Within the Washington political consensus, “isolationist” has long been a synonym for naïve, scared, xenophobic—or all three. No politician who wants to be taken seriously at the national level can afford to be tarred with that brush. From the left, isolationism exudes the sickly-sweet smell of sentimental pacifism; from the right, the acrid aroma of ethnocentric nationalism. Either way, it leaves a stench in the halls of the foreign policy establishment. Isolationism is a bipartisan epithet that gets deployed on Capitol Hill whenever cuts in military spending are contemplated or critiques of overseas intervention are voiced.
But perhaps times are changing. Four years of deep recession combined with a series of muddled imperial misadventures in the Middle East have encouraged a critique of interventionism, linking left and right. In June 2011, sixty-one liberal Democrats joined eighty-seven conservative Republicans to back a bill sponsored by the Ohio populist Dennis Kucinich that would have required President Obama to request Congressional authorization for the use of force in Libya. Such concern for constitutional issues is annoying to those who seek executive power. Both Obama and his Republican opponent, Mitt Romney, have found it necessary to distinguish themselves from the allegedly isolationist elements in their own parties, and they are not alone. More recently Marco Rubio, a Republican senator from Florida who has enjoyed Tea Party support, addressed the Brookings Institution with a speech written to make him sound like a serious vice-presidential contender. He complained that “today, in the U.S. Senate, on foreign policy, if you go far enough to the right, you wind up on the left”—acknowledging that he finds interventionist Democrats more congenial than some of the isolationists in his own party. Is there a more importunate applicant for admission to the Washington consensus? The vital center, from the consensus view, must circle the wagons against the mounting onslaught of leftists and rightists who want to drag us back to the dark days of 1938.
Images from that era have become emblems of disgrace: Neville Chamberlain fussing with his umbrella and prating about “peace in our time” after returning from a meeting with Hitler at the Munich Conference in September 1938; Charles Lindbergh bowing low as he receives a Nazi medal from Hermann Goering the following month. Since Pearl Harbor, isolationism has been judged guilty by association with appeasement, anti-Semitism and fascism. Though it’s undeniable those associations existed, the overall judgment is tendentious and misleading, for it treats moral complexity as a form of appeasement. It is unfair to the rich anti-imperial tradition in modern America, which has included many thinkers whose ideas could be labeled isolationist, from William James to J. William Fulbright. It is also unfair to the isolationists of the 1930s, among whom were such figures as the historian Charles Beard and the Republican senator from Ohio Robert Taft—men who were neither xenophobes nor appeasers, and whose critical appraisal of American empire and military intervention was rooted in constitutional tradition. But the creation of consensus demands exclusion, and isolationists have been conscripted for the pariah role.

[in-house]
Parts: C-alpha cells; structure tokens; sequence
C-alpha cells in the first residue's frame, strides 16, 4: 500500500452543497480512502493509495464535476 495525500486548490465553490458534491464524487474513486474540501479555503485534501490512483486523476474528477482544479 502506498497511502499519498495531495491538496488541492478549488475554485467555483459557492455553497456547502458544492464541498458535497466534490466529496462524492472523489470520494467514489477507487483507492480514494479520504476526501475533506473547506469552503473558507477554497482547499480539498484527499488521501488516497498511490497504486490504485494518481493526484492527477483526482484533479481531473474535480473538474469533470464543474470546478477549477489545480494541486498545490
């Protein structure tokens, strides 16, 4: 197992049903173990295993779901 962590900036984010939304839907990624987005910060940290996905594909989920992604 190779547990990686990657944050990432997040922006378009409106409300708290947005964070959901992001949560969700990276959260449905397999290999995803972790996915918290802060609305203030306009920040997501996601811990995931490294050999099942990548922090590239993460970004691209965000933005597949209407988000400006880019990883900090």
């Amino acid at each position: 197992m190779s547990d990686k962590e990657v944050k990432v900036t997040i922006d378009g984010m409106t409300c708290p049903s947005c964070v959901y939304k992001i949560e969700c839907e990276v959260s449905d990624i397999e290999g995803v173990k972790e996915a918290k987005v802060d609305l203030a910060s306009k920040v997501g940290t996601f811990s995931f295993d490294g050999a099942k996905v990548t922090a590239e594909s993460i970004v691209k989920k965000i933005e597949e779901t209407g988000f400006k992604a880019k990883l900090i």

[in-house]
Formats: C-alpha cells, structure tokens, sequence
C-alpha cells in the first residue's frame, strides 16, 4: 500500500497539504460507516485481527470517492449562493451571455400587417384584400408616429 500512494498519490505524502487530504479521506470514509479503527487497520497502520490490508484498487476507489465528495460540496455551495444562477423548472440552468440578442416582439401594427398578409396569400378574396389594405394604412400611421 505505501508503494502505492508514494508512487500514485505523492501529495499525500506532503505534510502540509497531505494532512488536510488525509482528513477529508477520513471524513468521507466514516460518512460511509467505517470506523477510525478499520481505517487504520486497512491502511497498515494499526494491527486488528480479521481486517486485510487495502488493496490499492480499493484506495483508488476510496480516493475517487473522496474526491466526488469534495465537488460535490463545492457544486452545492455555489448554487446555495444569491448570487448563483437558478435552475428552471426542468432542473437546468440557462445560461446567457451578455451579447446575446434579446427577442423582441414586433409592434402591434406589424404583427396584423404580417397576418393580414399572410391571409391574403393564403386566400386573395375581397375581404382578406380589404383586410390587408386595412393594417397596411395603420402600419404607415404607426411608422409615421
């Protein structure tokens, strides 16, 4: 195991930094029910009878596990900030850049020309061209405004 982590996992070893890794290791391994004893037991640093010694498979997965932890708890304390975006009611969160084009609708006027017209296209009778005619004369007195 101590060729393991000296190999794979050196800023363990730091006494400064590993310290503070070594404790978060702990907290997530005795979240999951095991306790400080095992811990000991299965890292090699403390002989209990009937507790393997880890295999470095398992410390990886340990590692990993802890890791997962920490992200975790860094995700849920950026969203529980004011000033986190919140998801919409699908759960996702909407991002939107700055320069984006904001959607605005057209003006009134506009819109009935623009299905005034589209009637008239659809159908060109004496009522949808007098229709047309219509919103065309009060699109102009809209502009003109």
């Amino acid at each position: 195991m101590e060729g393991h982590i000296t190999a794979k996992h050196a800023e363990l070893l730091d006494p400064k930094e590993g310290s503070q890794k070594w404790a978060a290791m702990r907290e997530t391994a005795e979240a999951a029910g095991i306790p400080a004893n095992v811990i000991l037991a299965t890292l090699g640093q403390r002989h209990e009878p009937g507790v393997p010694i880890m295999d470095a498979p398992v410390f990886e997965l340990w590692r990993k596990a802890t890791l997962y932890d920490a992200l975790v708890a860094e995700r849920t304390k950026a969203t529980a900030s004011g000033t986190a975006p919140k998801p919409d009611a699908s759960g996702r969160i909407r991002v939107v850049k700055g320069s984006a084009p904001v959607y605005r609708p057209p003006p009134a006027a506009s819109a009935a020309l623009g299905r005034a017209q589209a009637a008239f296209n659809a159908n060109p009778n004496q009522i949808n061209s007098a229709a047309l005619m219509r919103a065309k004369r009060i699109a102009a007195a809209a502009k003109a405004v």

There was, to be sure, a brief revival of respect for isolationism during the 1970s, when scholarship recorded the seismic impact of the catastrophe in Vietnam. One book in particular was representative: Ronald Radosh’s Prophets on the Right: Profiles of Conservative Critics of American Globalism, published in 1975. It included appreciative treatments of Beard and Taft, showing how radicals and conservatives could make common cause against the interventionist center. But such re-evaluations did little to alter mainstream politics. That was already clear by the time Radosh’s book appeared. The “Come Home, America” motto of George McGovern’s 1972 presidential campaign—which invoked an anti-interventionist theme without using the word “isolationist”—was ridiculed by the custodians of conventional wisdom. Despite fitful Congressional investigations into the misdeeds of the national security state, revulsion with the ignominy of defeat in Vietnam led toward a reaffirmation of empire. It would not be long before Radosh became a neoconservative ideologue, distancing himself from his youthful dalliance with dissent and performing public penance for it in the pages of conservative magazines like The Weekly Standard. Whatever Radosh’s reasons, his rightward turn was indicative of a broader change in the ideological weather. Ronald Reagan’s election in 1980 fed a surge of political amnesia and reaffirmed the derision of isolationism as a refusal of America’s divinely ordained mission to remake the world in its own image. For the next thirty years, Republicans and Democrats took turns demonstrating their fealty to the belief that the United States was still, in Madeleine Albright’s phrase, “the indispensable nation”—still committed to maintaining its version of world order through global military intervention.